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Killer Instinct Lacking In Sports

Vinesh Phogat, wrestler
Vinesh Phogat has won India the first-ever Asian Games gold in women’s wrestling. She achieved this mean feat a few weeks after recovering from a serious injury. “It was a tough time emotionally and physically. But as they say, an athlete becomes stronger once she overcomes an injury. I think that phase has made me stronger,” she recollected after winning gold. “She was extremely strong mentally – I just had to plan on making her strong and reconstruct little bit of her technique,” said her Hungarian coach Woller Akos. Vinesh indulged in a lot of cross-training; weightlifting was a major addition to her programme, recording personal bests of 75kg in clean and jerk, and 117.5kg in dead-lifts.
This girl certainly has that killer instinct which separates the winners from the also-rans. It’s something US-based former tennis pro Vijay Amritraj feels Indian athletes lack, and that is why they return empty handed from international games. “We have the opportunity, we have the talent and certainly now we have the corporate sponsorship. At the moment there is absolutely no excuse for the athletes in our country,” the former Davis Cup captain told PTI.
Take the disappointing performance of the Indian contingent at the ongoing Asian Games 2018, for example. India returned without a gold in kabaddi for the first time in the history of the Asian Games after Iran shocked their women’s team 24-27 in the final on Friday to join their male counterparts in walking away with the top honours. This is what coach L Srinivas Reddy had to say in his defence: “The men team’s defeat had come as a shock for me and the players. Somewhere it played in our minds. It created double pressure that we have to go back with a gold medal.”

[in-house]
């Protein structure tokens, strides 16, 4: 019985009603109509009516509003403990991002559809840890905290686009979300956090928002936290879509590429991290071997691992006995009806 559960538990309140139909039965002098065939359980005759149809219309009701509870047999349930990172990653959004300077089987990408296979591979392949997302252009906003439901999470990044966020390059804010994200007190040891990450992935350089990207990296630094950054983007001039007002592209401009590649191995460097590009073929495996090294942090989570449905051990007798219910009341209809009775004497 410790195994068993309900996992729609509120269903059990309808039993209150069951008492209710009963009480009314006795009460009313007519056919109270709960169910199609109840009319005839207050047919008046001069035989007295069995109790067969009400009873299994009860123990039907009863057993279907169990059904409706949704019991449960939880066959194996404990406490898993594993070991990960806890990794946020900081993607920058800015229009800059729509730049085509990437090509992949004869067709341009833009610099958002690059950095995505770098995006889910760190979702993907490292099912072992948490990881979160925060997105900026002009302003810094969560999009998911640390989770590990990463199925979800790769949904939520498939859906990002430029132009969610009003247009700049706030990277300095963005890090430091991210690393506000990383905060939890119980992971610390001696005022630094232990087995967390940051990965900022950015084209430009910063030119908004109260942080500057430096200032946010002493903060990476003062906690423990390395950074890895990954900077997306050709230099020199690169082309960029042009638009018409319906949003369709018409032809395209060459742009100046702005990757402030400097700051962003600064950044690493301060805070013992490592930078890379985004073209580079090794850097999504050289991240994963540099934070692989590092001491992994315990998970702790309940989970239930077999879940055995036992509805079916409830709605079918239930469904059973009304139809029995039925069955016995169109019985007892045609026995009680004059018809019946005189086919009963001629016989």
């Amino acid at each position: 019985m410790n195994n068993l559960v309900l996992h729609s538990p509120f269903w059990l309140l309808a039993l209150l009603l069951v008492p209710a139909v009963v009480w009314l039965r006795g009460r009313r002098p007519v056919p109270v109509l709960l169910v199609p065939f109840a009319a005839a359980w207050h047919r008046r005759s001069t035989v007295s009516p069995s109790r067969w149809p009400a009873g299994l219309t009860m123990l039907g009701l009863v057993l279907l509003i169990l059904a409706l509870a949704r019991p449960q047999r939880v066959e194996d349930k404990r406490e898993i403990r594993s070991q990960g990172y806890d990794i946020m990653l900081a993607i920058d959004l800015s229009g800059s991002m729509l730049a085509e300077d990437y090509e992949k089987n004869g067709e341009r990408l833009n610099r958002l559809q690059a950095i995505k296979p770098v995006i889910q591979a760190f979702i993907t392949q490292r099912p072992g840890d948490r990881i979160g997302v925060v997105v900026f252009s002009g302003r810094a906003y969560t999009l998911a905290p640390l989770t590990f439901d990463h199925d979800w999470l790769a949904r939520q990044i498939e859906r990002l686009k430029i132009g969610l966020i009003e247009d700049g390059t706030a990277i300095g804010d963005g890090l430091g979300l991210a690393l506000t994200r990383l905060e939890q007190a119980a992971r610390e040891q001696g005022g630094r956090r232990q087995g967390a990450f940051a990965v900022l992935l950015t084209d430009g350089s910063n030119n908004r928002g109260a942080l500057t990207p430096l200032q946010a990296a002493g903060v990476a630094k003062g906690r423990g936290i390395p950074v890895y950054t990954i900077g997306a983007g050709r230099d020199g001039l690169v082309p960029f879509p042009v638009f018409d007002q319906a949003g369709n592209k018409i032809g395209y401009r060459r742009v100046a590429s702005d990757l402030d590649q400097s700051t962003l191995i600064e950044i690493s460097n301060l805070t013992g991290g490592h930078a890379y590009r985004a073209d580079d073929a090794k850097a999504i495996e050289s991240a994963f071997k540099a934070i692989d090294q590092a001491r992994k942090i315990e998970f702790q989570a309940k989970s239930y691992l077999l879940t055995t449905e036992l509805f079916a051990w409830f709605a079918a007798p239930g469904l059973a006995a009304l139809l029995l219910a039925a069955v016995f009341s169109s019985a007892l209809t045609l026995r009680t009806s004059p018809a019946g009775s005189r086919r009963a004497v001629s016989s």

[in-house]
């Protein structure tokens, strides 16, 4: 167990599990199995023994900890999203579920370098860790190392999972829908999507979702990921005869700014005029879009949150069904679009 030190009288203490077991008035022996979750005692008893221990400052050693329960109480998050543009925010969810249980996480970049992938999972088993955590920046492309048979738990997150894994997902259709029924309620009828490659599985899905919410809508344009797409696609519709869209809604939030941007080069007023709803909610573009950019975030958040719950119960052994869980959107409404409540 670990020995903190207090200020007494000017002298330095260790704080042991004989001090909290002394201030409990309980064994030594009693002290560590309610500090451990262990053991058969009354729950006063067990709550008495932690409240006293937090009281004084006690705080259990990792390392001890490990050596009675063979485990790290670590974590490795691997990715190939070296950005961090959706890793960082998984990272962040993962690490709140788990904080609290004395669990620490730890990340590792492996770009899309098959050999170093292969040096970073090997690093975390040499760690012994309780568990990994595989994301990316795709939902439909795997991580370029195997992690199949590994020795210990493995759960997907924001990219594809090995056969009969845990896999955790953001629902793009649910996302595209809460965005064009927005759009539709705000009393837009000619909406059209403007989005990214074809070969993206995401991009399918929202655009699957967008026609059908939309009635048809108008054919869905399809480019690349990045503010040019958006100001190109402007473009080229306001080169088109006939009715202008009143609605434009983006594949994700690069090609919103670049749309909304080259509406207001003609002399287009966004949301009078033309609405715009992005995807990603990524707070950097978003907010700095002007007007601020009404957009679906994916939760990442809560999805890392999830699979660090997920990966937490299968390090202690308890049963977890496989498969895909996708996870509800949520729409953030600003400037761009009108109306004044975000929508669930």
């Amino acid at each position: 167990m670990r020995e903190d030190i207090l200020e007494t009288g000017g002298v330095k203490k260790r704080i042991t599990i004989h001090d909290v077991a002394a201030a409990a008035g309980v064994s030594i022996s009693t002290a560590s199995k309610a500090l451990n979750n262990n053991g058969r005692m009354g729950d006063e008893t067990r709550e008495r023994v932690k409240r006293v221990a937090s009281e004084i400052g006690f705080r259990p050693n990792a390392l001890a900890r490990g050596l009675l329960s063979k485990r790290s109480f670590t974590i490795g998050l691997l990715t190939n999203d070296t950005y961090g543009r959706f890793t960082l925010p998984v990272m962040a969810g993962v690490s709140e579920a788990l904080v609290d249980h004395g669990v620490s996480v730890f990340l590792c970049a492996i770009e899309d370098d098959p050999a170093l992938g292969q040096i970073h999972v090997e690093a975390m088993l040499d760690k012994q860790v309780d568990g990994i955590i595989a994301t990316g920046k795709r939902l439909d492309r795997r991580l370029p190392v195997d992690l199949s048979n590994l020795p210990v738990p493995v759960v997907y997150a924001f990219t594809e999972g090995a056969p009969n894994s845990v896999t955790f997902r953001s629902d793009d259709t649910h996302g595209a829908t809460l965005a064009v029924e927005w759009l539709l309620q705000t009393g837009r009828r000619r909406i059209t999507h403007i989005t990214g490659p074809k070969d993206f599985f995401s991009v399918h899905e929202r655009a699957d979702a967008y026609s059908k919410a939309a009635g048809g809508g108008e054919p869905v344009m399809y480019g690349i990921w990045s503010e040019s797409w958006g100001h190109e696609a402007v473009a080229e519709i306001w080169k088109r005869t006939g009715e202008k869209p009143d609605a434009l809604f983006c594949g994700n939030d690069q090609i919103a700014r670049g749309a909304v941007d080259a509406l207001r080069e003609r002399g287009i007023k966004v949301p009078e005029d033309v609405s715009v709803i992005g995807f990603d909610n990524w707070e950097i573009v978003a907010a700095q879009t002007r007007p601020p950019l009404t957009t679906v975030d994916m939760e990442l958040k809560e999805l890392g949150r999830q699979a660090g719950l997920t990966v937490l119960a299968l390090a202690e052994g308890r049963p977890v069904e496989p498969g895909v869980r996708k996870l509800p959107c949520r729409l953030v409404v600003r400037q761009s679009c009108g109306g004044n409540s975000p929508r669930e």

Psychoanalyst RB Shah says, “The lack of a killer instinct springs from an over-dependence on authority. We [Indians] like obeying. There is, in fact, a subconscious feeling of guilt in winning. The will to win and competitiveness is just not very strong in the Indian mind.” Agrees Amritraj, “Our Indian athletes faithfully adhere to the Olympic spirit and believe participation is more important but the athletes in Western countries and the US believe in winning medals by competing.”
Amritraj advocated picking a sport and training the athletes in a professional manner and providing them with opportunities to excel at the global levels to shed the tag of the underdogs. If we remain underdogs and never attain the status of favourites, we will continue to give a long shot and remain underdogs.